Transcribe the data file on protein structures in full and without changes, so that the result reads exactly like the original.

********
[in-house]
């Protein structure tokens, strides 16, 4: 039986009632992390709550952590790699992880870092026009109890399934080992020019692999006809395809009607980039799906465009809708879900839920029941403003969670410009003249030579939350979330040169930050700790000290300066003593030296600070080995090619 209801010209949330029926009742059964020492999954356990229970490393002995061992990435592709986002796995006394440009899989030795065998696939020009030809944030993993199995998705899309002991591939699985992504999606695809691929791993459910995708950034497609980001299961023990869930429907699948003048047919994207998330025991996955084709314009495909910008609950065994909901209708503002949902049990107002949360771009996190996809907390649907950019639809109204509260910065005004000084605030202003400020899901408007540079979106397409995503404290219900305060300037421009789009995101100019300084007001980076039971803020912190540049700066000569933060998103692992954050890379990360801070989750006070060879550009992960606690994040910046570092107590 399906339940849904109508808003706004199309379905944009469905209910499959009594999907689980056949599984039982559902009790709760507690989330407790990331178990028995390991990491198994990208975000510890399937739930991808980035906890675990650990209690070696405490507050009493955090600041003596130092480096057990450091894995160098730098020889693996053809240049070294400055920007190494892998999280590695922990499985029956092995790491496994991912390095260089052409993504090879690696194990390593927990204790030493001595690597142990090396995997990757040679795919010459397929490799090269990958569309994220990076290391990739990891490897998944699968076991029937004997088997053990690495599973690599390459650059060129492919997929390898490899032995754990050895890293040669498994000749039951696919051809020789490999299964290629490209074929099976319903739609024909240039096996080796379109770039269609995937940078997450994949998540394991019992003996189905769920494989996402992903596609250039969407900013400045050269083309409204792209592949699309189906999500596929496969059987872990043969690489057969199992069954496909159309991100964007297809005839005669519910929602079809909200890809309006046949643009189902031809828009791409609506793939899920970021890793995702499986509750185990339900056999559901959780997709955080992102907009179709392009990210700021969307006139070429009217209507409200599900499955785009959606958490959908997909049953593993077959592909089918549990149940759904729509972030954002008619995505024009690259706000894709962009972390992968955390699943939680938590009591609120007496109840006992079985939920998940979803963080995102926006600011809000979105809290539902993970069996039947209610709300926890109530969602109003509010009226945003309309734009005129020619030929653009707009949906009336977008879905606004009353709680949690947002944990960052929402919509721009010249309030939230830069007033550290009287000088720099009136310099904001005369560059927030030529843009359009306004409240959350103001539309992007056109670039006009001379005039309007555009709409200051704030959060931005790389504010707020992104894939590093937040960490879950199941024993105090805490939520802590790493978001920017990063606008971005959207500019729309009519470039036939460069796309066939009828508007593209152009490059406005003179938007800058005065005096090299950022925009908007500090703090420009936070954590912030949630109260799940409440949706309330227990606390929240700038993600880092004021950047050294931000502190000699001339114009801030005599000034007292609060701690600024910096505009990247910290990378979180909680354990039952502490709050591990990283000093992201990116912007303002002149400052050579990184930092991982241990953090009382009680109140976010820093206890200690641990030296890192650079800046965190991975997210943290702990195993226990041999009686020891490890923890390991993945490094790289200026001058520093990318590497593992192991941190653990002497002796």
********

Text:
[in-house]
């Protein structure tokens, strides 16, 4: 039986009632992390709550952590790699992880870092026009109890399934080992020019692999006809395809009607980039799906465009809708879900839920029941403003969670410009003249030579939350979330040169930050700790000290300066003593030296600070080995090619 209801010209949330029926009742059964020492999954356990229970490393002995061992990435592709986002796995006394440009899989030795065998696939020009030809944030993993199995998705899309002991591939699985992504999606695809691929791993459910995708950034497609980001299961023990869930429907699948003048047919994207998330025991996955084709314009495909910008609950065994909901209708503002949902049990107002949360771009996190996809907390649907950019639809109204509260910065005004000084605030202003400020899901408007540079979106397409995503404290219900305060300037421009789009995101100019300084007001980076039971803020912190540049700066000569933060998103692992954050890379990360801070989750006070060879550009992960606690994040910046570092107590 399906339940849904109508808003706004199309379905944009469905209910499959009594999907689980056949599984039982559902009790709760507690989330407790990331178990028995390991990491198994990208975000510890399937739930991808980035906890675990650990209690070696405490507050009493955090600041003596130092480096057990450091894995160098730098020889693996053809240049070294400055920007190494892998999280590695922990499985029956092995790491496994991912390095260089052409993504090879690696194990390593927990204790030493001595690597142990090396995997990757040679795919010459397929490799090269990958569309994220990076290391990739990891490897998944699968076991029937004997088997053990690495599973690599390459650059060129492919997929390898490899032995754990050895890293040669498994000749039951696919051809020789490999299964290629490209074929099976319903739609024909240039096996080796379109770039269609995937940078997450994949998540394991019992003996189905769920494989996402992903596609250039969407900013400045050269083309409204792209592949699309189906999500596929496969059987872990043969690489057969199992069954496909159309991100964007297809005839005669519910929602079809909200890809309006046949643009189902031809828009791409609506793939899920970021890793995702499986509750185990339900056999559901959780997709955080992102907009179709392009990210700021969307006139070429009217209507409200599900499955785009959606958490959908997909049953593993077959592909089918549990149940759904729509972030954002008619995505024009690259706000894709962009972390992968955390699943939680938590009591609120007496109840006992079985939920998940979803963080995102926006600011809000979105809290539902993970069996039947209610709300926890109530969602109003509010009226945003309309734009005129020619030929653009707009949906009336977008879905606004009353709680949690947002944990960052929402919509721009010249309030939230830069007033550290009287000088720099009136310099904001005369560059927030030529843009359009306004409240959350103001539309992007056109670039006009001379005039309007555009709409200051704030959060931005790389504010707020992104894939590093937040960490879950199941024993105090805490939520802590790493978001920017990063606008971005959207500019729309009519470039036939460069796309066939009828508007593209152009490059406005003179938007800058005065005096090299950022925009908007500090703090420009936070954590912030949630109260799940409440949706309330227990606390929240700038993600880092004021950047050294931000502190000699001339114009801030005599000034007292609060701690600024910096505009990247910290990378979180909680354990039952502490709050591990990283000093992201990116912007303002002149400052050579990184930092991982241990953090009382009680109140976010820093206890200690641990030296890192650079800046965190991975997210943290702990195993226990041999009686020891490890923890390991993945490094790289200026001058520093990318590497593992192991941190653990002497002796």